Recently, I put this quote on my facebook wall:

‎”Care about people’s approval and you will be their prisoner.” -LAO TZU

It was very well-received, but what does it mean?

As an athlete, we have many potential external distractions. Common ones include: spectators, coaches, parents, friends, weather, fans, media, etc.

If we care what everyone thinks, we will be their prisoner and will not be able to perform to our potential.

These external distractions are out of our control.

We should not worry about things that are out of our control.

Instead, we need to focus on the things we can control, and all of those things are within us. That is where the true power is.


Control yourself and you can control your destiny.

Let others control you and your destiny is in their hands.


There will be a time in the near future when you will be stressed out.

The stress might come from the pressure of a sports competition. It may come from an exam. Or it may come from asking for a raise.

We can’t avoid stress.

But we can avoid being paralyzed by it.

There is a powerful technique I have the athletes I work with use when the pressure is on, and it can help you too.

Here’s what you do:

1. Take a deep, diaphragmatic breath, inhale through your nose for four seconds then exhale through your nose for four seconds.

2. Repeat.

3. Think of a game plan (no more than two things).

4. Visualize yourself carrying out that game plan successfully.

5. Just do it.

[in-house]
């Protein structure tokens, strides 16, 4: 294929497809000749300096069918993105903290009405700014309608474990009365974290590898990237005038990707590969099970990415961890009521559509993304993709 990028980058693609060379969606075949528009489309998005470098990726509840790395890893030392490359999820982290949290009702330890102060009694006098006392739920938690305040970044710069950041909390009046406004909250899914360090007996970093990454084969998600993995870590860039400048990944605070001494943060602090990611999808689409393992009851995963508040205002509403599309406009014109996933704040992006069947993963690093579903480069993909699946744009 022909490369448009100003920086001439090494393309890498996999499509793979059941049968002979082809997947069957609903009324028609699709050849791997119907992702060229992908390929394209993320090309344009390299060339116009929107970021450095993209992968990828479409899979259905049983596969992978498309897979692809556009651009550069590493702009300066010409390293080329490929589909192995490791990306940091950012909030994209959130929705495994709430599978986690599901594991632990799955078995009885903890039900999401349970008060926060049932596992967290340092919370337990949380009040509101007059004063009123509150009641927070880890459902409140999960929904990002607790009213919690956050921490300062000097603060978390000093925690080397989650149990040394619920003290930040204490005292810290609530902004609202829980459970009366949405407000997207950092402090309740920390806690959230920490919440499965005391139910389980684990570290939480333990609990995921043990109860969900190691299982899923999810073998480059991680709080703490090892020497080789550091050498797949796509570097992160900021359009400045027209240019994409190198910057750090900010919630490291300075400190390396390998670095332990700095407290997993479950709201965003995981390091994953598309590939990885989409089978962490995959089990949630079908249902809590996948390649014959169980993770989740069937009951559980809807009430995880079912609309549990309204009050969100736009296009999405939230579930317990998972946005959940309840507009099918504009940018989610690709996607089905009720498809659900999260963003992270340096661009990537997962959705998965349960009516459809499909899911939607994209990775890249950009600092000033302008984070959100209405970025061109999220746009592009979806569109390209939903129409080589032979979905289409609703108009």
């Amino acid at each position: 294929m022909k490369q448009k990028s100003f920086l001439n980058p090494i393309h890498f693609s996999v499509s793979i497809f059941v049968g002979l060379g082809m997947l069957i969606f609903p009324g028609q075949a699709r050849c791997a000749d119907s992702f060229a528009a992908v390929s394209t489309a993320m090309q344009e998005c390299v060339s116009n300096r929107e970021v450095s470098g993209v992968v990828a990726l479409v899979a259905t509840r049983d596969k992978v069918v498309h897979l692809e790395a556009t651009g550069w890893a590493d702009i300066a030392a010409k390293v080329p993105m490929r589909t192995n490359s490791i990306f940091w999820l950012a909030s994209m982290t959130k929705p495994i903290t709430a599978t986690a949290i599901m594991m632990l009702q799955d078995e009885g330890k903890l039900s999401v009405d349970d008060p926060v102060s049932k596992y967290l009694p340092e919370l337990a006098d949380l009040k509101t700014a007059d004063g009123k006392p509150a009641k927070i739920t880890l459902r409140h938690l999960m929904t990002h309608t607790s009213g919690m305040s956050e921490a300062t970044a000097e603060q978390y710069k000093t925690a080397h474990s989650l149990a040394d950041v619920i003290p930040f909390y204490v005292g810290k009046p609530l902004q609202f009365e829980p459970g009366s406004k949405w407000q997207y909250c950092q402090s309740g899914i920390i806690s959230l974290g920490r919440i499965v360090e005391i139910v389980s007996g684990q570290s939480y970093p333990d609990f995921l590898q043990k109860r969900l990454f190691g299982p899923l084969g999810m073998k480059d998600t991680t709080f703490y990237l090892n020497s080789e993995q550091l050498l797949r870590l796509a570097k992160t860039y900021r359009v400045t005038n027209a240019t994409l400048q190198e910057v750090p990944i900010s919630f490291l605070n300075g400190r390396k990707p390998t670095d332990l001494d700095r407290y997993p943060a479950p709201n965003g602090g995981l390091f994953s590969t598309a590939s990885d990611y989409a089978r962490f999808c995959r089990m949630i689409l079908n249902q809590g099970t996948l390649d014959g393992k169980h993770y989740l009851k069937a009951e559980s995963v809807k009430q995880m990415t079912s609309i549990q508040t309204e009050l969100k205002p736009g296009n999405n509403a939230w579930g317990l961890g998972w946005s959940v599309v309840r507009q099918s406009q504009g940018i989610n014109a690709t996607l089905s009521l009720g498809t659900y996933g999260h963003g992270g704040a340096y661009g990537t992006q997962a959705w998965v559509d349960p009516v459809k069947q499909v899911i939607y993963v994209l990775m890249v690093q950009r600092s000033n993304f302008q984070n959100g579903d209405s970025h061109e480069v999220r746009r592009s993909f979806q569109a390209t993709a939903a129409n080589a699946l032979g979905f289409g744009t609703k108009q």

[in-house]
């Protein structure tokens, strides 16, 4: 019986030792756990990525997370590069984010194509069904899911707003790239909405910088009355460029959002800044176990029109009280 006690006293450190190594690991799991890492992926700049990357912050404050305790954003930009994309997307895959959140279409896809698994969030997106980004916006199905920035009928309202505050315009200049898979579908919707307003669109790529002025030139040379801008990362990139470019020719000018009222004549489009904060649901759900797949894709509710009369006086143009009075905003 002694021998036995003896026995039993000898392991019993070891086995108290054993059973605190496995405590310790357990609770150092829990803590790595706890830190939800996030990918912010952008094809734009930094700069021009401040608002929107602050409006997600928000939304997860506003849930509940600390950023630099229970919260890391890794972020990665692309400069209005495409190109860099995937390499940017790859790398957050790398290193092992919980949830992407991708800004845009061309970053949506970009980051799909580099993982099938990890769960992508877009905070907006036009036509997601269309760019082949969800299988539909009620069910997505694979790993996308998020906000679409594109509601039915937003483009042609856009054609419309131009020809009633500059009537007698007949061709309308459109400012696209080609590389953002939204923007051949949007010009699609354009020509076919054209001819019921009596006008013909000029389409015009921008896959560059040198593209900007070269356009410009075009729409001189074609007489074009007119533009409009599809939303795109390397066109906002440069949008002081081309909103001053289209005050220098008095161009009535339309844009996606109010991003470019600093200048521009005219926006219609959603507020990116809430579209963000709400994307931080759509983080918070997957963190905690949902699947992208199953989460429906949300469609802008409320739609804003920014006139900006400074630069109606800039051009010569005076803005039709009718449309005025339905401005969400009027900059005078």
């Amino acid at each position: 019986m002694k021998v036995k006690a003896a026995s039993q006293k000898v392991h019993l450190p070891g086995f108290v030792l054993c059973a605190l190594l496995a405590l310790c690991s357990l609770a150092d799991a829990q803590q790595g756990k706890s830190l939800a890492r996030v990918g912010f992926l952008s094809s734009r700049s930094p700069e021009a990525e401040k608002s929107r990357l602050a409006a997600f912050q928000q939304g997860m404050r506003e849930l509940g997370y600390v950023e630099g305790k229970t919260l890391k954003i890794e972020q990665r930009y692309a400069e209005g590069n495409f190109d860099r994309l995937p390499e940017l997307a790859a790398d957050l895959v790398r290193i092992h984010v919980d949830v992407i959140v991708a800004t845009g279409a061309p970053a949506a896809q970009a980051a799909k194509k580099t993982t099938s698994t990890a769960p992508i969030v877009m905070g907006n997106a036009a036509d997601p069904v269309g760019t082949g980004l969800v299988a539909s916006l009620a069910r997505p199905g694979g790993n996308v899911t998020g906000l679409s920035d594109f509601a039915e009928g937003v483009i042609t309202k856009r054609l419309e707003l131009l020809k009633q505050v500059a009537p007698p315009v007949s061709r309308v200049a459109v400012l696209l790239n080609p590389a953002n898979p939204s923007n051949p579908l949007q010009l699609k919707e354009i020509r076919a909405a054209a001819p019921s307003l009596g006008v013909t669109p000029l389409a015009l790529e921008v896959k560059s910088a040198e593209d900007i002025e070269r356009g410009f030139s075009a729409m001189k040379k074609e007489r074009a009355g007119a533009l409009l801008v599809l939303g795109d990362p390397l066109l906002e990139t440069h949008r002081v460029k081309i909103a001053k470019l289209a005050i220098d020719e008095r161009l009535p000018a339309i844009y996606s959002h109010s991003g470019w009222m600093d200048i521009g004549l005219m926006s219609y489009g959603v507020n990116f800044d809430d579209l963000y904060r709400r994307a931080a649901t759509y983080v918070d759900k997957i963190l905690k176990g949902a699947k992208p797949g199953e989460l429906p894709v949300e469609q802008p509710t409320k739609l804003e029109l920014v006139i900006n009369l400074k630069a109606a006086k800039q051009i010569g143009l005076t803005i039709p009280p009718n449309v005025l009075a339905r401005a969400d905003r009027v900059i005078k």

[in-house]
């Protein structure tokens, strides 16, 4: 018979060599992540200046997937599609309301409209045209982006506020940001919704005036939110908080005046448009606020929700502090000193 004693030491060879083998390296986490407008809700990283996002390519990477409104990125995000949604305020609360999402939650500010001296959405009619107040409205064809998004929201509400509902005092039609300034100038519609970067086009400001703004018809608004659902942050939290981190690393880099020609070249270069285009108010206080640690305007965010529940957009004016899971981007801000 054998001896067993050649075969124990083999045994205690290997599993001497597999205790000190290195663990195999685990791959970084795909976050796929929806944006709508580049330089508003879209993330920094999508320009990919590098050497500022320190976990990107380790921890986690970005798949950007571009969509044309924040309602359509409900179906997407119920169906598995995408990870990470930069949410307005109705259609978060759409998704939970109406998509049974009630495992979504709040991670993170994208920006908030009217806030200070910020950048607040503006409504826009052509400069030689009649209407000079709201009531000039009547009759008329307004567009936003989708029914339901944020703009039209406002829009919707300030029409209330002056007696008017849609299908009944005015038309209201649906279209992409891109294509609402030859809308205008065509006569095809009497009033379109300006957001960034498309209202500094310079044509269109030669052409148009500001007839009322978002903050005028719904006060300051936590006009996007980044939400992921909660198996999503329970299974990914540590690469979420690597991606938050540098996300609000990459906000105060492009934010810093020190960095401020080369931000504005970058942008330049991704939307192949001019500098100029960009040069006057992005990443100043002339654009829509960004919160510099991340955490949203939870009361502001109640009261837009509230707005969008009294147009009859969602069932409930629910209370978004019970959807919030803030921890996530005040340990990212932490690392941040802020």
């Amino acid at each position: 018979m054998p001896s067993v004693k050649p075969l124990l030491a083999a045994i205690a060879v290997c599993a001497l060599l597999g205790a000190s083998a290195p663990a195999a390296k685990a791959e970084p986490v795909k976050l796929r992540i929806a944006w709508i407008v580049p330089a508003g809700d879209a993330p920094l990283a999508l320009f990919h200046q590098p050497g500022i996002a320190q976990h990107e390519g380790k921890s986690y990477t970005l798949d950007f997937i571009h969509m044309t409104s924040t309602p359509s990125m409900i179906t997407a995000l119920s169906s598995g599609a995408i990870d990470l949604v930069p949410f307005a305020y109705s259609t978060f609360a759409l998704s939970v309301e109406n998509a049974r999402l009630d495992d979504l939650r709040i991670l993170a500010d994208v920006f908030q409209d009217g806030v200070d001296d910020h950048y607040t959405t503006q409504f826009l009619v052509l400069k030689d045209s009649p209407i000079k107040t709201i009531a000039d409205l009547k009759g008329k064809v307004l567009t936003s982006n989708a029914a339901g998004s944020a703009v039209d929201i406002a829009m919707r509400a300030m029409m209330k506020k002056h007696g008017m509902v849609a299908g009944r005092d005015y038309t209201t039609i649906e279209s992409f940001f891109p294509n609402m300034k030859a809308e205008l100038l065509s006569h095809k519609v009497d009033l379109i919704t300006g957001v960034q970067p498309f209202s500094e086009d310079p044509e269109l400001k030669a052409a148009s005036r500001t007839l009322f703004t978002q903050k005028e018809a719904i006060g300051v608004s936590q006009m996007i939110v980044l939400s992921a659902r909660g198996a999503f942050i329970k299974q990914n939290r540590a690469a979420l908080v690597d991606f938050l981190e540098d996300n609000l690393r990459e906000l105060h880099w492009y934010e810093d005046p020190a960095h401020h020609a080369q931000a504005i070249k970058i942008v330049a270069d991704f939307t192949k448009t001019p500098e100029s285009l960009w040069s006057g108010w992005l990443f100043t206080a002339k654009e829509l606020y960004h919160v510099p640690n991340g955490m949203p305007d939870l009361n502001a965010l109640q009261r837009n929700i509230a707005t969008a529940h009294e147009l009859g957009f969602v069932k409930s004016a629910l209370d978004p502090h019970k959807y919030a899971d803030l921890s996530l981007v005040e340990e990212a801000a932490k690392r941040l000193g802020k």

Do you remember a time when you performed REALLY well?

Perhaps you were playing tennis and you could not miss, or you were working and had unbelievable focus, or you were performing a violin recital and nailed it.

Here’s your assignment:

Go back in time to when you were performing at your peak. Write down:

1. Where you were
2. What you were feeling
3. What you were thinking
4. Smells
5. Sounds
6. What your body language was

After doing this exercise, you now have a model of success. Go to this model when things aren’t going so well. Read it and re-create it.

Better yet, create a voice memo on your phone and listen to it whenever you are in a slump.

Slumps are part of life, you can’t control that.

The only thing you can control is HOW YOU REACT TO THEM.

Leave your comments below.


Obviously I like sports.

I like playing sports and I like watching sports.

But I’m not one of those guys that has Sports Center on at my house 24/7.

There is, however, something that I can’t watch enough of…

Upsets in sports.

The Davids beating the Goliaths.

I love watching the little guys beat the big guys.


Because it shows that anything can happen.

It’s not the better player or team that wins, it’s the player or team that plays better that wins.

Yesterday at the Australian Open, fourth-seed, Robin Soderling of Sweden lost to Alexandr Dolgopolov of Ukraine, 1-6, 6-3, 6-1, 4-6, 6-2.

On paper, Soderling should have won, but he didn’t.